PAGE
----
Cetiya, "reminders" or "memorials" (Sanskrit caitya), are objects and places used by Theravada Buddhists to remember Gautama Buddha. According to Damrong Rajanubhab, four kinds are distinguished in the Pāli Canon: "Relic [Dhatu], Memorial [Paribhoga], Teaching [Dhamma], and votive [Udesaka]." Griswold, in contrast, states that three are traditional and the fourth, the Buddha Dhamma, was added later to remind monks that the true memory of Gautama Buddha can be found in his teachings. While these can be broadly called Buddhist symbolism, the emphasis tends to be on a historical connection to the Buddha and not a metaphysical one.
The sārīraka (Sanskrit śarīra) or dhātu cetiya, the remains of Gautama Buddha's body, are the category commonly considered "relics" today by Western observers, and were responsible for major forms of Buddhist art and symbolism, although they only constitute one of the three categories of reminders. Most frequently preserved parts of Buddha's body are tooth and bone, because these parts would remain after the rest of the body decayed. The relic of the tooth of the Buddha in Sri Lanka is the most notable site where a relic is visibly preserved, but hundreds of such sites were created, in the architectural form now called a stupa. In Thai, these stupas are called chedī, retaining the second half of the phrase dhātu cetiya; in Lao, they are called that after the first half. Beyond the stupa itself, sārīraka are used across the Buddhist world, in such quantity that not all could be legitimate; in this sense the sārīraka functions mainly as a symbol, with the importance of authenticity varying between cultures.
The body parts of especially powerful monks are also called sārīraka, but these usually take on the form of bright jewels formed during the cremation of the body.
The paribhoga cetiya, things used by the Buddha, would seem at first to be a nonexistent category today. However, temples such as Tongdosa in South Korea claim to keep his robe and begging bowl. The category also includes all places the Buddha visited, so Bodh Gaya itself functions as a paribhogaka. The most common paribhogaka is the Bodhi Tree, which was transplanted across Southeast Asia; cuttings of the original bodhi tree still survive today in Sri Lanka.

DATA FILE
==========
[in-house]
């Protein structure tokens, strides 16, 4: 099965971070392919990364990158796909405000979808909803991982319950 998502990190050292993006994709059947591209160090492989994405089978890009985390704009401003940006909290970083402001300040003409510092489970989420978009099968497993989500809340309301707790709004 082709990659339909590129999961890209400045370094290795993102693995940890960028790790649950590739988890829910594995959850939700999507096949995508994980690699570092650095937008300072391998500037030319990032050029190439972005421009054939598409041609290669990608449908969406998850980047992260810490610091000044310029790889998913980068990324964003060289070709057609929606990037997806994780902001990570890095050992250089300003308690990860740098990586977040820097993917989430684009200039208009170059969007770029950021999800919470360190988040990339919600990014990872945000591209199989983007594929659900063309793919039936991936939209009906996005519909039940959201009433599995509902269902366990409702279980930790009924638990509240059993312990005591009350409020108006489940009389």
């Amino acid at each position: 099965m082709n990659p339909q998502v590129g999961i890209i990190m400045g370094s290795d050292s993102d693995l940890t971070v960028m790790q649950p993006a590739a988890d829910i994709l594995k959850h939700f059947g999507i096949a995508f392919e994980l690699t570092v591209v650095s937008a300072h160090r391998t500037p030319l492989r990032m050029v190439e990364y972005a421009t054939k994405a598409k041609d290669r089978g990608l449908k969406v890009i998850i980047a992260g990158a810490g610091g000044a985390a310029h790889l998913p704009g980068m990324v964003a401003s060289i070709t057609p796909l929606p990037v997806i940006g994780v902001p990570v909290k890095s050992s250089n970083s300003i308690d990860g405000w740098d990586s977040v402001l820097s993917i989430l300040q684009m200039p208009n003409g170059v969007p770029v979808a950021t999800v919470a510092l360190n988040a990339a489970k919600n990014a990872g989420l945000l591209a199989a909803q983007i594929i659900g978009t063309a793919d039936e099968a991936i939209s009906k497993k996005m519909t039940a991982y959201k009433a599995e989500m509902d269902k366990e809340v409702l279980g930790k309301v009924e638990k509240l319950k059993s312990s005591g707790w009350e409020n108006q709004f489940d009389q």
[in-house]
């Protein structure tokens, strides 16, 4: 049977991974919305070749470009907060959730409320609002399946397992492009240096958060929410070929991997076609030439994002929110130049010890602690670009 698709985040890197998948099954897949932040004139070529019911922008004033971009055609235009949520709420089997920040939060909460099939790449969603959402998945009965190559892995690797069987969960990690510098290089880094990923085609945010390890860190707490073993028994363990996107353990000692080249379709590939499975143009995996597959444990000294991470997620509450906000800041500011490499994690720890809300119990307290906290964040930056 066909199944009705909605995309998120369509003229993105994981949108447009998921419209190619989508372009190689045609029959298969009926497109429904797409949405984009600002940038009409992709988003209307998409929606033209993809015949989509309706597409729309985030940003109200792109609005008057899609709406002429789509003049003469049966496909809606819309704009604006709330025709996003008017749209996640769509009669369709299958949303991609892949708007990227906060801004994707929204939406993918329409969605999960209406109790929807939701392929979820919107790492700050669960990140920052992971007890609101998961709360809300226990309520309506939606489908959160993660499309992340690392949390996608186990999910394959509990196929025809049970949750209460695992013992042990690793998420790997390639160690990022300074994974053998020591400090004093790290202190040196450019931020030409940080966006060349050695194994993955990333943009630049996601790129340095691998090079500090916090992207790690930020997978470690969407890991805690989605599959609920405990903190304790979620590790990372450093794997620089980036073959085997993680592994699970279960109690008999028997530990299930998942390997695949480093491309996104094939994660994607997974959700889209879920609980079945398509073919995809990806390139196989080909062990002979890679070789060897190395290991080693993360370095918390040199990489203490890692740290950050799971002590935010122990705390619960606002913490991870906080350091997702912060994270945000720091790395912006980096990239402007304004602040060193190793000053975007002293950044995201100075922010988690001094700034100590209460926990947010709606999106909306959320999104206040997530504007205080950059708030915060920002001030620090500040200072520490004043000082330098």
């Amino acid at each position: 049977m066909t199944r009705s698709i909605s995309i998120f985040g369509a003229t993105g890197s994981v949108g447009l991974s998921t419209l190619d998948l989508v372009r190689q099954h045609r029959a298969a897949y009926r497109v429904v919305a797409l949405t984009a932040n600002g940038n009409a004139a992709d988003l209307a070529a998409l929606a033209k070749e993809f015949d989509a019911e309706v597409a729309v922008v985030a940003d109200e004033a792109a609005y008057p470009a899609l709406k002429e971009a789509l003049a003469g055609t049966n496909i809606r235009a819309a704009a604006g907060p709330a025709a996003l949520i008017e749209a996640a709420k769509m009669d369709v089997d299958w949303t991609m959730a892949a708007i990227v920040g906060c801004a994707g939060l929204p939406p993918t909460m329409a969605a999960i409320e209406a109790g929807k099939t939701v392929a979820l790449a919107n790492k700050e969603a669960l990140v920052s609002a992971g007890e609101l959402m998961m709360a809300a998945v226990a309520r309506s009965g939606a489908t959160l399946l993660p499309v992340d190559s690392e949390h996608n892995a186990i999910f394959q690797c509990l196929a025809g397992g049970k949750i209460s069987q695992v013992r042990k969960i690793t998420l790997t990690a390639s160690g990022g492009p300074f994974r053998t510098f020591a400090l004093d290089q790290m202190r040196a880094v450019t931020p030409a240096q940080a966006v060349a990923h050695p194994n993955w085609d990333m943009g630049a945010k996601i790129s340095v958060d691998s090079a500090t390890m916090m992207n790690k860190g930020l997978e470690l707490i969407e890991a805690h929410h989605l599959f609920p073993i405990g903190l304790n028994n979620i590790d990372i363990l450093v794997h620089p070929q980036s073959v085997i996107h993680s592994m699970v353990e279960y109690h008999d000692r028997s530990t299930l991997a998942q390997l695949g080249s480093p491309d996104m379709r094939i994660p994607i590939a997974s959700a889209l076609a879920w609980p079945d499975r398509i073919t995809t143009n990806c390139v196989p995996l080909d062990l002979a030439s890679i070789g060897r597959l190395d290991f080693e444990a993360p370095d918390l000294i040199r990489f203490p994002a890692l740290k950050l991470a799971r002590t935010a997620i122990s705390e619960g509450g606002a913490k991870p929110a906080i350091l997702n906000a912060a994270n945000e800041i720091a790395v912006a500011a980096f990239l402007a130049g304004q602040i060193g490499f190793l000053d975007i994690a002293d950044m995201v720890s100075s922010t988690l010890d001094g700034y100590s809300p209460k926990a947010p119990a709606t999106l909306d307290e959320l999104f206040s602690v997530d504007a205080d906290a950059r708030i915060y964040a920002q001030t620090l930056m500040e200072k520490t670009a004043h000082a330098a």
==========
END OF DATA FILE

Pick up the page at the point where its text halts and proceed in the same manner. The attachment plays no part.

Another extremely common paribhoga cetiya is the Buddha footprint, which are found across the Buddhist world symbolizing the ground that Buddha walked on and the powerful size of his dhammakāya. Sometimes these footprints are also classed as udesaka, a representation of the Buddha's foot, or sārīraka, implying that the footprint was the foot itself.
The final category, udesaka or uddesika cetiya, literally translates as "indicative reminders" or "votive objects", for example images of the Buddha. Udesaka do not have any physical connection to the Buddha but still serve as relics because they were created in his memory. Originally udesaka were secondary to paribhogaka and sārīraka, but with the influence of Greco-Buddhism, statues of the Buddha were produced in great numbers, followed later by paintings and other images. The dharmachakra "wheel of the dharma", falls under this category as a reminder of Buddhist insight.
The conventional view has long been this meant that early Buddhist art was aniconic. However, this view has recently been the subject of debate among specialists. There does not seem to have been any prohibition of creating images of the Buddha. Rather, creating images of the paribhogaka was regarded as a more fulfilling and meaningful symbol by the early Buddhists, evoking the discovery of Buddhist understanding (pañña). Whether these scenes contained substitutes for the image of Buddha himself is currently under debate.
- Kalingabodhi jātaka, as quoted in John Strong, Relics of the Buddha (Princeton: Princeton University Press, 2004), 19
- Damrongrāchānuphāp (1962). A History of Buddhist Monuments in Siam. Siam Society. pp. 10, 21.
- Griswold, Alexander B. (1990). What is a Buddha Image?. Promotion and Public Relations Sub-Division, Fine Arts Department. pp. 14–15.
- Pierre Pichard, François Lagirarde, The Buddhist Monastery (École française d'extrême-orient, 2003), 171
- Huntington, Susan L. (1990). "Early Buddhist Art and the Theory of Aniconism". Art Journal. 49 (4): 401–408. doi:10.2307/777142. JSTOR 777142.
- Kinnard, Jacob N (2013). Imaging Wisdom: Seeing and Knowing in the Art of Indian Buddhism. Routledge. p. 77. ISBN 978-1-136-77924-4.
- Huntington, Susan L. (1992). "Aniconism and the Multivalence of Emblems: Another Look". Ars Orientalis. 22: 111–156. JSTOR 4629428.